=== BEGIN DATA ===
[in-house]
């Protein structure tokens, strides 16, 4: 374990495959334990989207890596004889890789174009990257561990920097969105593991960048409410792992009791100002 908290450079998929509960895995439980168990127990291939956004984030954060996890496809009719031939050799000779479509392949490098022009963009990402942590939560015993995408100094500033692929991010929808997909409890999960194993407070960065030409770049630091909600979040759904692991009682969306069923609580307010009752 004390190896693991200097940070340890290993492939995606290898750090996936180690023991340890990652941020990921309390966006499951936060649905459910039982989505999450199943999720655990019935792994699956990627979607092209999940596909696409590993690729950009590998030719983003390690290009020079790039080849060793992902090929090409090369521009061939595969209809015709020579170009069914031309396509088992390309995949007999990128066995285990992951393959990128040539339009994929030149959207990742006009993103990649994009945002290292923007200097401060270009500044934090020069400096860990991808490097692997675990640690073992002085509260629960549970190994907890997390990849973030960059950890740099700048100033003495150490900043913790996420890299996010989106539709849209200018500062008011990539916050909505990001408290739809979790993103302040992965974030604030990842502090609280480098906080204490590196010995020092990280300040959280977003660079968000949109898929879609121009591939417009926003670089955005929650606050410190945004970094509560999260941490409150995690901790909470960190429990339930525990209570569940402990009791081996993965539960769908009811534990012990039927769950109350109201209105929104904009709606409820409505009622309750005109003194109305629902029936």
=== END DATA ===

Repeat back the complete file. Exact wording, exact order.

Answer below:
[in-house]
């Protein structure tokens, strides 16, 4: 374990495959334990989207890596004889890789174009990257561990920097969105593991960048409410792992009791100002 908290450079998929509960895995439980168990127990291939956004984030954060996890496809009719031939050799000779479509392949490098022009963009990402942590939560015993995408100094500033692929991010929808997909409890999960194993407070960065030409770049630091909600979040759904692991009682969306069923609580307010009752 004390190896693991200097940070340890290993492939995606290898750090996936180690023991340890990652941020990921309390966006499951936060649905459910039982989505999450199943999720655990019935792994699956990627979607092209999940596909696409590993690729950009590998030719983003390690290009020079790039080849060793992902090929090409090369521009061939595969209809015709020579170009069914031309396509088992390309995949007999990128066995285990992951393959990128040539339009994929030149959207990742006009993103990649994009945002290292923007200097401060270009500044934090020069400096860990991808490097692997675990640690073992002085509260629960549970190994907890997390990849973030960059950890740099700048100033003495150490900043913790996420890299996010989106539709849209200018500062008011990539916050909505990001408290739809979790993103302040992965974030604030990842502090609280480098906080204490590196010995020092990280300040959280977003660079968000949109898929879609121009591939417009926003670089955005929650606050410190945004970094509560999260941490409150995690901790909470960190429990339930525990209570569940402990009791081996993965539960769908009811534990012990039927769950109350109201209105929104904009709606409820409505009622309750005109003194109305629902029936």